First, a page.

Einstein’s Stolen Brain & Unique Productivity Hacks…

They stole his brain. Seriously. He explicitly said he didn’t want his body or his brain to be studied. He left clear instructions to be cremated, and his ashes scattered.

That didn’t stop Thomas Harvey. Harvey was the pathologist from Princeton University who performed the autopsy on Albert Einstein’s body shortly after he died in 1955. Harvey removed Einstein’s brain for examination — and he didn’t put it back. In the name of science, he placed the brain in a jar of formaldehyde and took it home. Over the next 40 years, bits of Einstein’s brain were distributed to researchers to be studied. What is left of the brain now resides back at Princeton where this all started.

“Einstein brain — T.Harvey” by Source (WP:NFCC#4). Licensed under Fair use via Wikipedia

Einstein was brilliant. He was exceptionally creative. He had incredible insight and intuition. In 1905, when we was only 26 years old, he came up with the quantum theory of light, proved the existence of atoms, and created the theory of special relativity.

It was unfathomable for the research community to understand how one human being could be so smart. They needed to examine his brain for the answers. And they did. Over the years, research was conducted on the remaining bits of Einstein’s brain. In 1999, Thomas Harvey along with Canadian researchers claimed that Einstein had an abnormal folding pattern in part of his parietal lobe, a region that has been linked to mathematical ability. Their results were published in The Lancet. Einstein, however, wasn’t known to be a great Mathematician. So, what is the research telling us?

It seems that physically Einstein’s brain is not all that different from normal everyday human brains. Perhaps the secret to Einstein’s superior intellect lies not in the physical brain, as the researchers assumed, but instead with Einstein’s intangible insights and creativity.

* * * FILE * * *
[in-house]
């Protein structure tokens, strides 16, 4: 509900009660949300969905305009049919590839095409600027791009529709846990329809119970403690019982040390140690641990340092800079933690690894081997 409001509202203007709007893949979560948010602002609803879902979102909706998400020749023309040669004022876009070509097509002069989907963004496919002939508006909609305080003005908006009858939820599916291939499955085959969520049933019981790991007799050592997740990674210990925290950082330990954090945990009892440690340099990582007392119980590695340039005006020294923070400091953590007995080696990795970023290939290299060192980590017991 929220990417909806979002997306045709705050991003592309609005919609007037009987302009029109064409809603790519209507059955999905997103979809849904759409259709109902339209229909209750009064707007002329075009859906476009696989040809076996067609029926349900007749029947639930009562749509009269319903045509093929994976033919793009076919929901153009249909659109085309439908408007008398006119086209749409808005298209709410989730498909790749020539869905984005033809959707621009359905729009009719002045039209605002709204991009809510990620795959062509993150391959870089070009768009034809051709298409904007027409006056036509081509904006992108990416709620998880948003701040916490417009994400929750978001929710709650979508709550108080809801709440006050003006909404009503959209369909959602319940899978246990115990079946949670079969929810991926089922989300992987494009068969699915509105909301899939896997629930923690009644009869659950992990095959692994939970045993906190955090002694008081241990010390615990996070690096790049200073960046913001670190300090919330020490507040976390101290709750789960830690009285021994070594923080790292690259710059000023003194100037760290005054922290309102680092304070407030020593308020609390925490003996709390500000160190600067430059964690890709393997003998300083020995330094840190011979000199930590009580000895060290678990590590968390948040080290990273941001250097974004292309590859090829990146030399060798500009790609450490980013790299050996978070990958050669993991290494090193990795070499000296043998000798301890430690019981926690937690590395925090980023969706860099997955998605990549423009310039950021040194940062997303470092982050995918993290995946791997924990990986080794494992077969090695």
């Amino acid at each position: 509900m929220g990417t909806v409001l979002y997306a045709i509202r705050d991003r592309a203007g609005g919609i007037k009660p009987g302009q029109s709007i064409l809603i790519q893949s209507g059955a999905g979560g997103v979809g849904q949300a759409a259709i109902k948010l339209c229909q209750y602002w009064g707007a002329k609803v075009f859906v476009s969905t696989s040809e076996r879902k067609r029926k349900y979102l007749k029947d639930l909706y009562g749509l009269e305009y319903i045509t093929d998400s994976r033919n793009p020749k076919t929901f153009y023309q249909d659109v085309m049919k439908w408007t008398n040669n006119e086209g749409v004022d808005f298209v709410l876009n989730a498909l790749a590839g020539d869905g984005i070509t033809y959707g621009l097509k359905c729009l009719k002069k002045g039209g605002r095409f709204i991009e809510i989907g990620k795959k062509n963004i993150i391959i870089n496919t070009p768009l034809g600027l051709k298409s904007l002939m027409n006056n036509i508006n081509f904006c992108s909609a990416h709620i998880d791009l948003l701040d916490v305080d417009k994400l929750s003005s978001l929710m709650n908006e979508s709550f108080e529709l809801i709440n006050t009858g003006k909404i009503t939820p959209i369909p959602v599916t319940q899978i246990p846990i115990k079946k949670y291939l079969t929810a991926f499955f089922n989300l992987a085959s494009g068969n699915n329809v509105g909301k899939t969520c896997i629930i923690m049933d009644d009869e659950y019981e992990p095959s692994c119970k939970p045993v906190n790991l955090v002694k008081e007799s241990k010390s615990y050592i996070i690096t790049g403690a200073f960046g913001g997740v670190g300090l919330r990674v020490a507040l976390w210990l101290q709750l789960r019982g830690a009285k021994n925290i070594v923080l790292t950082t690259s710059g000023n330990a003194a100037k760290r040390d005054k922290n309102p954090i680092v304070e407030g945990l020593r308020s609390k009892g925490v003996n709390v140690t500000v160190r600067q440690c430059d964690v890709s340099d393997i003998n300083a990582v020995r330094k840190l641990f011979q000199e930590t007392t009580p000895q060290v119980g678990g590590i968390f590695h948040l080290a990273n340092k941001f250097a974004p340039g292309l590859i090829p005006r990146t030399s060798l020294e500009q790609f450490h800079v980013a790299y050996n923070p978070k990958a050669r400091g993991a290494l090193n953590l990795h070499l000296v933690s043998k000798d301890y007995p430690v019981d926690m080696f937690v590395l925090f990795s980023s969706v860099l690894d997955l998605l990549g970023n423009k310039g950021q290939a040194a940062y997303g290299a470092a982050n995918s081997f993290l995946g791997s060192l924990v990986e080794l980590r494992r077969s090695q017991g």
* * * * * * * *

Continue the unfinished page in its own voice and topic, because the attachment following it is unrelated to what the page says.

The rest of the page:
So, does this mean we can we all be like Einstein — with our normal every day brains?

The answer is yes.. and we don’t need Einstein’s brain. We do need to unlock our own unique creativity and insights, in the same way Einstein did. As a starting point, we need to understand Einstein’s key productivity hacks.

Einstein’s Unique Productivity Hacks

Einstein, like many successful people, had some unique daily habits that simplified and enhanced his life. These habits allowed him more time to focus on what he loved — habits that also helped him maintain his deep insightful creativity.

Micro-napping

Einstein claimed he needed 10 hours sleep a night, as well as daytime naps, to help him think more clearly. While this sounds relatively innocuous, there was something very unique about Einstein’s naps.

Einstein would sit in his favourite armchair with a pencil or spoon in his hand and drift off. Einstein would wake up to the sound of the pencil or spoon hitting the floor, which had fallen from his hand. In doing this, Einstein would wake himself up before hitting the second stage of sleep. This might only take 5–10 minutes but these micro-naps were a regular occurrence throughout Einstein’s day.

Waking up before hitting the second stage of sleep was key to the micro-napping process, because the first stage of sleep is said to unlock the part of our brain that creates vivid imagery. Therefore, Einstein was waking up with fresh, free-flowing, creative thoughts and vivid images. He could solve problems better than regular, strictly night-time sleepers.

Simplify Your Wardrobe